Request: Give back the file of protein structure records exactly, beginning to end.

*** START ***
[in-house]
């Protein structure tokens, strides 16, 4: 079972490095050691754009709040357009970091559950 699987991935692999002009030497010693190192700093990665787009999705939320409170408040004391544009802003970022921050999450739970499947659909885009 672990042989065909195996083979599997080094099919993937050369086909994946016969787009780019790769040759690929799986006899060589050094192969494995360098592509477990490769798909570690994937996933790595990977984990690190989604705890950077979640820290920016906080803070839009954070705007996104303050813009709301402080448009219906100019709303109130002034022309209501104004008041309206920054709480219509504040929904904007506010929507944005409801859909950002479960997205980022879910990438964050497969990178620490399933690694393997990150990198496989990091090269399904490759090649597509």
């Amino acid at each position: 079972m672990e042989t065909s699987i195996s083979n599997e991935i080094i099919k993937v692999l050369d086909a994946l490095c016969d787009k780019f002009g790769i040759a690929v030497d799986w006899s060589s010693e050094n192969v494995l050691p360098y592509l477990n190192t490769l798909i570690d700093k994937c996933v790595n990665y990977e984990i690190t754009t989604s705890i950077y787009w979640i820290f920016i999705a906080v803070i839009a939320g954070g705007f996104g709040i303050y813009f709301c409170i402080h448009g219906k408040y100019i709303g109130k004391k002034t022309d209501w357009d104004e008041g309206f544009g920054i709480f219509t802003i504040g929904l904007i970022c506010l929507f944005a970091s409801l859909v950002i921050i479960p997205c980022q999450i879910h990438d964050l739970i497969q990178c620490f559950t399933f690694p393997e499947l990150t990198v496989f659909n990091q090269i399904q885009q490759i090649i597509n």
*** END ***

[in-house]
């Protein structure tokens, strides 16, 4: 079972490095050691754009709040357009970091559950 699987991935692999002009030497010693190192700093990665787009999705939320409170408040004391544009802003970022921050999450739970499947659909885009 672990042989065909195996083979599997080094099919993937050369086909994946016969787009780019790769040759690929799986006899060589050094192969494995360098592509477990490769798909570690994937996933790595990977984990690190989604705890950077979640820290920016906080803070839009954070705007996104303050813009709301402080448009219906100019709303109130002034022309209501104004008041309206920054709480219509504040929904904007506010929507944005409801859909950002479960997205980022879910990438964050497969990178620490399933690694393997990150990198496989990091090269399904490759090649597509």
């Amino acid at each position: 079972m672990e042989t065909s699987i195996s083979n599997e991935i080094i099919k993937v692999l050369d086909a994946l490095c016969d787009k780019f002009g790769i040759a690929v030497d799986w006899s060589s010693e050094n192969v494995l050691p360098y592509l477990n190192t490769l798909i570690d700093k994937c996933v790595n990665y990977e984990i690190t754009t989604s705890i950077y787009w979640i820290f920016i999705a906080v803070i839009a939320g954070g705007f996104g709040i303050y813009f709301c409170i402080h448009g219906k408040y100019i709303g109130k004391k002034t022309d209501w357009d104004e008041g309206f544009g920054i709480f219509t802003i504040g929904l904007i970022c506010l929507f944005a970091s409801l859909v950002i921050i479960p997205c980022q999450i879910h990438d964050l739970i497969q990178c620490f559950t399933f690694p393997e499947l990150t990198v496989f659909n990091q090269i399904q885009q490759i090649i597509n």